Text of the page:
Urban Bliss, Odd and a Response: Observation Notes 71-72 and Reading Note 31.

Observation Note 71: Response. Keira Soleore from Cogitations and Meditations poses the question (on Reading Note 29) “Don’t you find having to constantly dodge pedestrians and wait for traffic lights a nuisance on city walks as opposed to nature or along the harbor/bay/ocean?”

I actually get a thrill from walking amongst pedestrians. There is a sense of collective human movement that occurs as you walk through city streets, where people seem to fall into a rhythm with each other. There are so many stories around you when you are in a city. From the buskers, the office workers, the retailers, the customers and the tourists. It is no longer discernible who is a local and who is the traveller. The cameras and bumbags have disappeared as the ubiquitous telephone carries all your travellers needs.

Reading Note 31: Odd. Vivian Gornick in The Odd Woman and the City writes “My mind flashes on all who crossed my path today. I hear their voices, I see their gestures, I start filling in lives for them. Soon they are company, great company. I think to myself, I’d rather be here with you tonight than with anyone else I know.” This is how I feel about the people I walk amongst. I imagine their lives, their reasons for being in my path, their ideas and their circumstances. They aren’t as much in my way as I am part of their day.

Observation Note 72: Urban bliss. Sydney is a highly walkable city. It has been designed in such a way that if you know your streets, malls and tunnels well enough, you can avoid traffic lights. For instance, on Sunday, we walked for over four hours yet we probably encountered only 5 sets of lights. The city is an open air museum so I really don’t mind having to move around people who are looking up, admiring the urban space, those wonderful details on old and new buildings.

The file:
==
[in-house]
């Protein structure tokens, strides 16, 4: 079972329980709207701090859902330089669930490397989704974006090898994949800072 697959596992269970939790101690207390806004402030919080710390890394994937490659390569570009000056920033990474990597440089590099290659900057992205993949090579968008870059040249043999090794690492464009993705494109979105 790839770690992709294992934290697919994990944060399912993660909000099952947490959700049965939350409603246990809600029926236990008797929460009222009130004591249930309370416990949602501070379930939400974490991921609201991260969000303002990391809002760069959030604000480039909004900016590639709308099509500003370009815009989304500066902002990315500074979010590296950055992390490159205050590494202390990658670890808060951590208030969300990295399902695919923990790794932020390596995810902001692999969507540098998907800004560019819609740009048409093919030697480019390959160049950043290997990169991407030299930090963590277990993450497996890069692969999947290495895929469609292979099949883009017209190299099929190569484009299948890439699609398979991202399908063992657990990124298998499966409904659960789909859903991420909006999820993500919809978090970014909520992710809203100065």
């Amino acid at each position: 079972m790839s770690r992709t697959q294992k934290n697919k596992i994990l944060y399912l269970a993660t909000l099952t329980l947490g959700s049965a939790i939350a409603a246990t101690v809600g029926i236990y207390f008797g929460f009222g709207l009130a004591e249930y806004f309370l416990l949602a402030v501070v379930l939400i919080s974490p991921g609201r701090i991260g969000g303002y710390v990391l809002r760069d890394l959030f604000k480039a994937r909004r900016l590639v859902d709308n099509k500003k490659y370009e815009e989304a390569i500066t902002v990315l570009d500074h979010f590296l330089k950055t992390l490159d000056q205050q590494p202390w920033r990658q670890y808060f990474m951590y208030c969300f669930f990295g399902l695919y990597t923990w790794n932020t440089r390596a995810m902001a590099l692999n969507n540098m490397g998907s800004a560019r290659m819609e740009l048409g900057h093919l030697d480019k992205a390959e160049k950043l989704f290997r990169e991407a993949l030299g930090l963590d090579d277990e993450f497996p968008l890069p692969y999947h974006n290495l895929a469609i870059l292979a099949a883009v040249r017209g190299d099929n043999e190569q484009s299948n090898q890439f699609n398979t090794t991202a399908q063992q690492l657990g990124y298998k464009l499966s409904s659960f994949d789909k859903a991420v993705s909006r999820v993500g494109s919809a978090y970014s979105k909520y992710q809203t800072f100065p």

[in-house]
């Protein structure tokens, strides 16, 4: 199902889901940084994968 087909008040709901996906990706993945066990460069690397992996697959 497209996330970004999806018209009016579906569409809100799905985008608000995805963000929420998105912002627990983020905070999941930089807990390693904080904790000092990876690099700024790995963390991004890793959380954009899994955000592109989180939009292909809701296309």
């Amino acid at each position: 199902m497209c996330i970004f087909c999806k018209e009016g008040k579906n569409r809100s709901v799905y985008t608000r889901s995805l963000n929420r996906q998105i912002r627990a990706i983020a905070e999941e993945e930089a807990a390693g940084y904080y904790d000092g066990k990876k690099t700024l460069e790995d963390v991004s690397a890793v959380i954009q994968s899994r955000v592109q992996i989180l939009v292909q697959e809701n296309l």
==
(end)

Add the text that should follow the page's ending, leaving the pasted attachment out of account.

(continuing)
Occasionally, there will be dawdlers, or people who lack the understanding of the time of day – this is invariably a tourist or someone that rarely ventures into the city. Fran Lebowitz shouts “Pretend it’s a City” in her eponymously titled series, she is agitated and wants people to move out of her way. Though I thoroughly enjoyed the series, and at times can concur with the frustration of a dawdler when I am trying to get somewhere, I relish the feeling of being amongst many people, feeling safer amongst the hundreds than I do when I am alone on a street, or even just with two or three of us on a bush walk where I mentally am keeping track of how far I am from civilisation, how far I am from emergency assistance, how long it would take to raise an alarm from the moment that a brown snake bites me to the moment that the paramedics find my flailing twitching-in-its-death-throes body evident in the scattered twigs, dirt and leaves left strewn about like a demented dirt angel, my head landing in a green-head ant nest eliciting their ire as they bite bite bite me, leaving welts rising upon my face and completing the work of the snake that has slithered away, and my screaming agony will be unheard as it will be at one with the screeching dinosaur birds that circle overhead in that final moment.

I’ll take my chances in the city.

Best laid plans and Nature: Observation Note 68 and Reading Note 28